India is a country of 1.32 billion people as of May 3, 2016 (Indiaonlinepages, 2016). According to the 2011 Census, female literacy rate was only 64.60 percent whereas male literacy rate was 73.0 percent (Govt. of India, 2014). This indicates that India is still a parochial society where male and female children are not treated equally. This cultural barrier has held back the development of female child in Indian society. But the scenario is changing very rapidly. After globalization, large numbers of girls are coming into the job market every year. They are taking all sorts of courses and professions which were unthinkable a few years back. But most favorable area for them is teaching profession. It may be a school, college or university. In our society, teaching is considered a noble profession especially for women. Generally, on an average a teacher is engaged in his or her job around eight hours (6 hours in school + 2 hrs commuting) per day and six days a week. Overwork is a universal problem for teachers all over the world. It is affecting them not only in India but also in Canada, United Kingdom, New Zealand, Hongkong, Sweden and the United States (The ATA, 2012).

It is well established in the social science literature that interference between work and non-work responsibilities has number of negative outcomes on the part of the employees. Employee attitudes towards job reveal that high levels of both work-to-life and life-to-work conflicts have lower levels of job satisfaction and organizational commitment (Burke & Greenglass, 1999; Kossek & Ozeki, 1998). It also reflects in the behavior of employees which includes reduced performance, work effort and increased absenteeism and turnover (Anderson, Coeffey & Byerly, 2002; Aryee, 1992, Frone, Yardley & Markel, 1997; Wayne, Mussisea & Fleeson, 2004). Both work-to-life and life- to-work conflicts are also associated with stress and burnout (Anderson et. al. 2002; Kinnunen & Mauno, 1998), cognitive difficulties such as staying awake, lack of concentration and low alertness (MacEwen & Barling, 1994), and reduced levels of general health and energy (Frone, Russel & Barnes, 1996).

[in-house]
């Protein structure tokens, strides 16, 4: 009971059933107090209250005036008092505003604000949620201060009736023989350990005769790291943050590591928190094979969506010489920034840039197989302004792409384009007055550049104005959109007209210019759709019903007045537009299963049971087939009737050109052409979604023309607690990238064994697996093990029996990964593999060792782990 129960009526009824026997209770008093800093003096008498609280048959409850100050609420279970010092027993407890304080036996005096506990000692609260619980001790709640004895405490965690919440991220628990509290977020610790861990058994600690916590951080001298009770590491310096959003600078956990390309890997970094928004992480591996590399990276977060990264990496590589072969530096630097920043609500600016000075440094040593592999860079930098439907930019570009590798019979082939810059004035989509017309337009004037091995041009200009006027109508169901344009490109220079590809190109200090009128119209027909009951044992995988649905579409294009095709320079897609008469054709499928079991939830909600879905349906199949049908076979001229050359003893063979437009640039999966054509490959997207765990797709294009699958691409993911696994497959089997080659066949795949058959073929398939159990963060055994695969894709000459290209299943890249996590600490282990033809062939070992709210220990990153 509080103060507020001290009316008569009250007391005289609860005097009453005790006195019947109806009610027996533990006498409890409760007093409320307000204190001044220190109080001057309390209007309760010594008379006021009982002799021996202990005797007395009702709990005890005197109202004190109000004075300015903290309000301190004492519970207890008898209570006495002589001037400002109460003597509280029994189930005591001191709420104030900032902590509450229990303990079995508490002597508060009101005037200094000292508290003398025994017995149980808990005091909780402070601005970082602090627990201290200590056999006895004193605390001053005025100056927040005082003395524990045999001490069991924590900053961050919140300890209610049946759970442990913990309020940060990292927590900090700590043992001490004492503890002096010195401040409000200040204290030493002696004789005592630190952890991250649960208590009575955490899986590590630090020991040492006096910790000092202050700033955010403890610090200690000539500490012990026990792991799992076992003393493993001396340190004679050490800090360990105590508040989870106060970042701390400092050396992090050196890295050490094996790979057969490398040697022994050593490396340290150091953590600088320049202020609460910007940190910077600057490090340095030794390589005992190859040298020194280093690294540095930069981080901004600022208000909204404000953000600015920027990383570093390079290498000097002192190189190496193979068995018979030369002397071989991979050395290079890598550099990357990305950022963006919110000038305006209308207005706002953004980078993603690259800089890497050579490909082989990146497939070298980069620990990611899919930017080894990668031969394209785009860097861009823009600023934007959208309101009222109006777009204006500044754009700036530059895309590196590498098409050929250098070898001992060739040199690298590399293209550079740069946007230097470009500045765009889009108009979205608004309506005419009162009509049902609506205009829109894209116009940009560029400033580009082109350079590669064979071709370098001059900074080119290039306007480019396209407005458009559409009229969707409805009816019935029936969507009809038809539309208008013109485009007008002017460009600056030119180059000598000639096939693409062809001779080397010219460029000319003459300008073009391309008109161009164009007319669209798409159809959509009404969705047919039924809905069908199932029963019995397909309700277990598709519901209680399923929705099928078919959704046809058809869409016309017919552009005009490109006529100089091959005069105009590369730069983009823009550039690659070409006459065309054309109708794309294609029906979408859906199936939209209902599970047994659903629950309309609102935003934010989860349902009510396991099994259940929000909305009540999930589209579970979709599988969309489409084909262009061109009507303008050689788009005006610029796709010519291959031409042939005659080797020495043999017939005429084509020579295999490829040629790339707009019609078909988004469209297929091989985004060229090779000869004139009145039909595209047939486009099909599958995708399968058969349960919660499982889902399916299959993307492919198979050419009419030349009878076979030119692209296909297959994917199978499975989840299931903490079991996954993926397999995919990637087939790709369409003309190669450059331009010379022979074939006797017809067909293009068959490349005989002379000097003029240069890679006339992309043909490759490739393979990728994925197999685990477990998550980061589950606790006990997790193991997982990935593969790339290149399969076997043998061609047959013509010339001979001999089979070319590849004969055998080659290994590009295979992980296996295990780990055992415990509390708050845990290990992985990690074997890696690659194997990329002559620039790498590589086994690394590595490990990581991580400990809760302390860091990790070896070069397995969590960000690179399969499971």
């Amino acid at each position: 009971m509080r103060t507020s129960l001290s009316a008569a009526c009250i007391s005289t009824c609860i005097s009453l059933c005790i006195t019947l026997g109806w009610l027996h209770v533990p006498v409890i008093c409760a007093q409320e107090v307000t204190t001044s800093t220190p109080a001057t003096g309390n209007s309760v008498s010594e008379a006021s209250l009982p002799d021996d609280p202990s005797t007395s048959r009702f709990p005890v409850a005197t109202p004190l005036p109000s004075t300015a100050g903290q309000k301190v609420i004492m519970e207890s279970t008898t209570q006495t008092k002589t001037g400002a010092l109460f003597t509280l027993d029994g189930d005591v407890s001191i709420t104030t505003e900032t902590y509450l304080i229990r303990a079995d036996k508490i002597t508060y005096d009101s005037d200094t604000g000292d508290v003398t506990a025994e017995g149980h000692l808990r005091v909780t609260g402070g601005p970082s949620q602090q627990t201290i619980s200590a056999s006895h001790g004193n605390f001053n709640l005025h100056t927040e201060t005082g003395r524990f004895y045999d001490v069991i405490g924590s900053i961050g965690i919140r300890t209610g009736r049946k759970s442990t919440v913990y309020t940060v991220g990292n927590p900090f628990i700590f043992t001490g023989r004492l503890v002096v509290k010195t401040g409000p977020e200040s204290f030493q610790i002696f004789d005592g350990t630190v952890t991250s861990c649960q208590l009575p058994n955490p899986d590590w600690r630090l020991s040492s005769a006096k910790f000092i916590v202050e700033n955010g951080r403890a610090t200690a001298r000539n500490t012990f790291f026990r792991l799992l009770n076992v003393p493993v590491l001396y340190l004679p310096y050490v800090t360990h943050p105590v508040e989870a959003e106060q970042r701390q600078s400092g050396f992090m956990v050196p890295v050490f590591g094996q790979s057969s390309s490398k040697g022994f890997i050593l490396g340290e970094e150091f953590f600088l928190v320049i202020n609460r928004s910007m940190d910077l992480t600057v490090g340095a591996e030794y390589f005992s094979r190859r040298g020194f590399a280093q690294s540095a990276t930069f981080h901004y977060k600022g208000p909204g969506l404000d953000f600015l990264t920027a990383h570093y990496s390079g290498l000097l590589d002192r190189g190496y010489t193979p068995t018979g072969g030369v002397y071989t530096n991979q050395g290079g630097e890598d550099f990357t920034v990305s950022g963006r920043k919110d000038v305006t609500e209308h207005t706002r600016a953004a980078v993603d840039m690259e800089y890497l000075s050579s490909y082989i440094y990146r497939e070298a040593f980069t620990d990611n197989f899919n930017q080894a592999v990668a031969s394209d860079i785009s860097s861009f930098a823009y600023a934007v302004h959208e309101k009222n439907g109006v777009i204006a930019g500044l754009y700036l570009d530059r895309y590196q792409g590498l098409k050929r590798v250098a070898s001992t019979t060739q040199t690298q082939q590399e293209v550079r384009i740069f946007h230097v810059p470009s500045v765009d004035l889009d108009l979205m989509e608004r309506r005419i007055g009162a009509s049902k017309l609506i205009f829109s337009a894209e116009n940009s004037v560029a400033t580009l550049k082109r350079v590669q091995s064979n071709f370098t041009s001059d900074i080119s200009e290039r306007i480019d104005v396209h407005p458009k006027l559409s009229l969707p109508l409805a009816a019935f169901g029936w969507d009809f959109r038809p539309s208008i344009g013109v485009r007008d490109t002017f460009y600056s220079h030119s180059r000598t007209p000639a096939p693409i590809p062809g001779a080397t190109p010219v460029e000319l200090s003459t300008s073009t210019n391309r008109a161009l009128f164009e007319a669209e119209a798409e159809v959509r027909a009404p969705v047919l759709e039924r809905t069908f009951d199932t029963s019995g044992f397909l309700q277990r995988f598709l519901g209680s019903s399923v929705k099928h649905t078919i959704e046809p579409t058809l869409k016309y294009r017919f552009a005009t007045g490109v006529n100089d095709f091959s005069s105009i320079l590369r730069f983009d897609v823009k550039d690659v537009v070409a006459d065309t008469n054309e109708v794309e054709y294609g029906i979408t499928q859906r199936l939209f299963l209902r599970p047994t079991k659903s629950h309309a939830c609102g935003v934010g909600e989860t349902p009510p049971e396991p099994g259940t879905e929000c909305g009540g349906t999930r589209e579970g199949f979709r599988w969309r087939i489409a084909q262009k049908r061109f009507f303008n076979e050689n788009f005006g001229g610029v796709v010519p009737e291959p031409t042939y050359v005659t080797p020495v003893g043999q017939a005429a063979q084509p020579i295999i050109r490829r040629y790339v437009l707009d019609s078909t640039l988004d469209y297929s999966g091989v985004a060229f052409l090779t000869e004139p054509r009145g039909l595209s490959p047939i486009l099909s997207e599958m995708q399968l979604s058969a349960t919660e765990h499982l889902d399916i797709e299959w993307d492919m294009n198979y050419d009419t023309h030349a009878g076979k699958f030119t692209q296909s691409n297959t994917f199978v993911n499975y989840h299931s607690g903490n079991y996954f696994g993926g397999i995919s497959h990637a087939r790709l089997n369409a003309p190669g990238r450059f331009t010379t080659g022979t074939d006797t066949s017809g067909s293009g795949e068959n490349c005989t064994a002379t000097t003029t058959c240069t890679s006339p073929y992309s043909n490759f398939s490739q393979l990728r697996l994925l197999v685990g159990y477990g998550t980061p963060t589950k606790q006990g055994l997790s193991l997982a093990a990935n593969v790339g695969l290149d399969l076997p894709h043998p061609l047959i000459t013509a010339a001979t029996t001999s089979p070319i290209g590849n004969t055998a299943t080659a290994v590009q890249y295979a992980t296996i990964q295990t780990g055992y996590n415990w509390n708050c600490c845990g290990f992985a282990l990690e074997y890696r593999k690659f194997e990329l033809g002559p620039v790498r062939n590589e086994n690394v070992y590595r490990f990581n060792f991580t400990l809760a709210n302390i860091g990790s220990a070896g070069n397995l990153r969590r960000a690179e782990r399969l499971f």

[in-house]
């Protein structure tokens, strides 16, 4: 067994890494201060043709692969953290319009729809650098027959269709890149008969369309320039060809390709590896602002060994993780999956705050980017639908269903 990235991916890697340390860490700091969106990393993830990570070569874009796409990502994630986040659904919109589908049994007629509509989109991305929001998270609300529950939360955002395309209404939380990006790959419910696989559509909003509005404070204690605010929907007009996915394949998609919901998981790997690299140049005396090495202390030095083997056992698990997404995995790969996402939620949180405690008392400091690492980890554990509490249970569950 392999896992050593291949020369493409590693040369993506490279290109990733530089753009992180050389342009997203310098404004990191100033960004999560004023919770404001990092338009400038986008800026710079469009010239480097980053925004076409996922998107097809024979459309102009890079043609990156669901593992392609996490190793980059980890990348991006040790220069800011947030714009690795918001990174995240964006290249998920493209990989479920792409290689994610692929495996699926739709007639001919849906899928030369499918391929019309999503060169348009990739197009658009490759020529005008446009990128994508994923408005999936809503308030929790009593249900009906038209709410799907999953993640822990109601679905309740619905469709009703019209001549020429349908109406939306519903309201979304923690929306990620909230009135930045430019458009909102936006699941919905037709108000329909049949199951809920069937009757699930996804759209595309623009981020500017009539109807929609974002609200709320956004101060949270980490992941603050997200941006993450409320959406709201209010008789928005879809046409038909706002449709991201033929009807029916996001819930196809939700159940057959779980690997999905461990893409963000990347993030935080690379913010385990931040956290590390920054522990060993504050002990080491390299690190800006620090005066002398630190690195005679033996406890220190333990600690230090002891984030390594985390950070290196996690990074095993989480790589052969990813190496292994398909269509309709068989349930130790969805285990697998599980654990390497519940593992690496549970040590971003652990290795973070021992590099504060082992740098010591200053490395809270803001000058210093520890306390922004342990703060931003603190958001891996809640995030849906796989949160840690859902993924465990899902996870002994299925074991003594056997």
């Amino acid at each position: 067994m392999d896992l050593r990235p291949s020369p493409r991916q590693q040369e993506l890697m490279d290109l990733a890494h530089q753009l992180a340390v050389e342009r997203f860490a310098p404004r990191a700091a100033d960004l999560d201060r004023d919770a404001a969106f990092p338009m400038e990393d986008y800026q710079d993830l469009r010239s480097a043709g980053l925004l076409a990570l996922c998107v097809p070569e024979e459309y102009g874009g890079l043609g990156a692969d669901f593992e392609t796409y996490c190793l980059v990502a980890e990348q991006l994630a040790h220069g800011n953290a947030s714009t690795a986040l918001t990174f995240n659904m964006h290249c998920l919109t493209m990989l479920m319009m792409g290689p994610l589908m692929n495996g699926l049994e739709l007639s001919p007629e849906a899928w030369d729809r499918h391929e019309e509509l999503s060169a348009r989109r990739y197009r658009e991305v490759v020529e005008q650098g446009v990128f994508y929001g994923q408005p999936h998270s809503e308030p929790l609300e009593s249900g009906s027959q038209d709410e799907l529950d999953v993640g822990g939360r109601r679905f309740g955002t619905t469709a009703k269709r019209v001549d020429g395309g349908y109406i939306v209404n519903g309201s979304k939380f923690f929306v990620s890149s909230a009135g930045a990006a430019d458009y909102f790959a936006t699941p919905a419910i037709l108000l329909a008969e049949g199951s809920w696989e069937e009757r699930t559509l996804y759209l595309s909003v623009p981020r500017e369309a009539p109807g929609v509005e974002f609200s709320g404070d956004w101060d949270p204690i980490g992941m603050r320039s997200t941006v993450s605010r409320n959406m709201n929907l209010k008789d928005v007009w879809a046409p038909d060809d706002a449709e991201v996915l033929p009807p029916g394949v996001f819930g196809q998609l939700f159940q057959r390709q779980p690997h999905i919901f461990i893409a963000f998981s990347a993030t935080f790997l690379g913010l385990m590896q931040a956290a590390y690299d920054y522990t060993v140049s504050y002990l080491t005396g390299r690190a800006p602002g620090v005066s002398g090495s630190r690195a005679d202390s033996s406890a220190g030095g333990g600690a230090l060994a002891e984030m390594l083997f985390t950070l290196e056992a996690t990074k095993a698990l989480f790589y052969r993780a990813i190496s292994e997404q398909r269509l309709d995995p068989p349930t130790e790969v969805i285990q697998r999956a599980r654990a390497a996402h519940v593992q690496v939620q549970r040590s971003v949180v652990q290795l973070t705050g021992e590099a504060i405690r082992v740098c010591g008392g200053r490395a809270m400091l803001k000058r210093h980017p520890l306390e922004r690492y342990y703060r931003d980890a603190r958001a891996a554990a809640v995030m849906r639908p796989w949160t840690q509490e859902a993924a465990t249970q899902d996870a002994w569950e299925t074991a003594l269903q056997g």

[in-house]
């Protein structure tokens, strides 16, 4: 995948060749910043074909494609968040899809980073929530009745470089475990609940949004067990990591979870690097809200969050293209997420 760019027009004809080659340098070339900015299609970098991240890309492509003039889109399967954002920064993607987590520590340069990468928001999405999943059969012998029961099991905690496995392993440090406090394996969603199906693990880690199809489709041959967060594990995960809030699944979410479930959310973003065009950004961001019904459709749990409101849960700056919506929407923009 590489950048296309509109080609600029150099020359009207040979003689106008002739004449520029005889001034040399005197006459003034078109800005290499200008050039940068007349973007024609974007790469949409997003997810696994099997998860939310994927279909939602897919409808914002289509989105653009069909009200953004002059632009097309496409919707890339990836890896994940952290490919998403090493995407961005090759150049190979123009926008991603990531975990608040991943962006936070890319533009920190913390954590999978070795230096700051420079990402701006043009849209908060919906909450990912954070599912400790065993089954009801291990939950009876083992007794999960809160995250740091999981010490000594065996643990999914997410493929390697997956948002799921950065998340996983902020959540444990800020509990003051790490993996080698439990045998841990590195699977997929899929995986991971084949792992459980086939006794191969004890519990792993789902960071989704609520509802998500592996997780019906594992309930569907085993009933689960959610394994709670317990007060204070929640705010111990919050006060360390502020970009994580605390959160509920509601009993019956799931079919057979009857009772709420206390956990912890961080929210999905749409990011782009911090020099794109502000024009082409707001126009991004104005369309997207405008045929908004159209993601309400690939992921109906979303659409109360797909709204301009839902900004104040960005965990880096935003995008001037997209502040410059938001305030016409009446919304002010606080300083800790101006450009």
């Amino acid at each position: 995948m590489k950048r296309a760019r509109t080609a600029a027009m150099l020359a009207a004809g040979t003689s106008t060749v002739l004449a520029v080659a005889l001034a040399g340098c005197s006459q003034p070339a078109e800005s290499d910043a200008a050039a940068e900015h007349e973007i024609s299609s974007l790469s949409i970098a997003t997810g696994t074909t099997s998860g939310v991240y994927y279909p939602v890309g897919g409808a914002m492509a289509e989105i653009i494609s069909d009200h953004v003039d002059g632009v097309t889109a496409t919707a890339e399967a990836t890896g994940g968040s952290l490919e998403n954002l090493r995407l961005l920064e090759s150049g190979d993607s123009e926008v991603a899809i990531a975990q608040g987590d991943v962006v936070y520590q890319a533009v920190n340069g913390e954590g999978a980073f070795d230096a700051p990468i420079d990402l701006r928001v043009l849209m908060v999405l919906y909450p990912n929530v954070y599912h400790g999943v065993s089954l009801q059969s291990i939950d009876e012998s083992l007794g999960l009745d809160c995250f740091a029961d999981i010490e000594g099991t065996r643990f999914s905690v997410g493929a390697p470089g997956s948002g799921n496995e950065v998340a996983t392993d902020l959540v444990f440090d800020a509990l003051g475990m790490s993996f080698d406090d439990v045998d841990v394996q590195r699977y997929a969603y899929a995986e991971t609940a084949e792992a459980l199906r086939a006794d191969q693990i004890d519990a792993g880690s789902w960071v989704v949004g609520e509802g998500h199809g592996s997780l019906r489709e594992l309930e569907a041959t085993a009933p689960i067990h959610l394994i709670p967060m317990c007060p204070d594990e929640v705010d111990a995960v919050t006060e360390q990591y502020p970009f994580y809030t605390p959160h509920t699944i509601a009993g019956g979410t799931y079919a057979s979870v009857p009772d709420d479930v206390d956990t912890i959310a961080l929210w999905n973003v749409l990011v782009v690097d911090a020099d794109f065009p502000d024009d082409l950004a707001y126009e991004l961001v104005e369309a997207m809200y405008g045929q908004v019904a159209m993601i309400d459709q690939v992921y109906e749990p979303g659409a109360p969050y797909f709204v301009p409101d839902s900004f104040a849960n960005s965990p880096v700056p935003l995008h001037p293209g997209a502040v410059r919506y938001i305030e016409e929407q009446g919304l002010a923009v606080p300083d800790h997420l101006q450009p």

The spill-over effects of job satisfaction and life-satisfaction suggest that life at work and outside work of people are in mutual relation and that satisfaction with work can influence an individual's satisfaction with life in general and vice-versa (Bass & Bass, 1976). Research also focused on the spill-over effects of stress on working mothers (Barnett & Marshall, 1992) and dual-earner couples (Barnett, 1994). Unlike soft-ware industry, where flexibility of work is a norm, in teaching job there is no such opportunity. According to Duxbury and Higgins "our inability to balance our jobs and our home life is costing corporate Canada as much as $10-billion a year due to absenteeism, lost output, lower productivity, missed deadlines and grumpy customers" (Mekenna, 2012).


In teaching profession, work-life balance has become more and more challenging in to-days' world. The work load of a teacher not only demands their time in the institution but also extends to their home so as to get prepared for the following day apart from checking student's assignments, maintaining their records and attending to various institution related functional requirements. In this context, the present research seeks to find out the:

i. Factors that affect the wok-life balance of secondary school teachers in West Bengal

ii. Support they receive from their personal and professional life

iii. Influence of biographical variables on factors that derived from the factor analysis


The questionnaire used in the present research consisted of two parts: the first consisted of questions regarding socio-biographical variables of the respondents and the second consisted of eighteen questions regarding different aspects of difficulties they face and opportunities they enjoy in...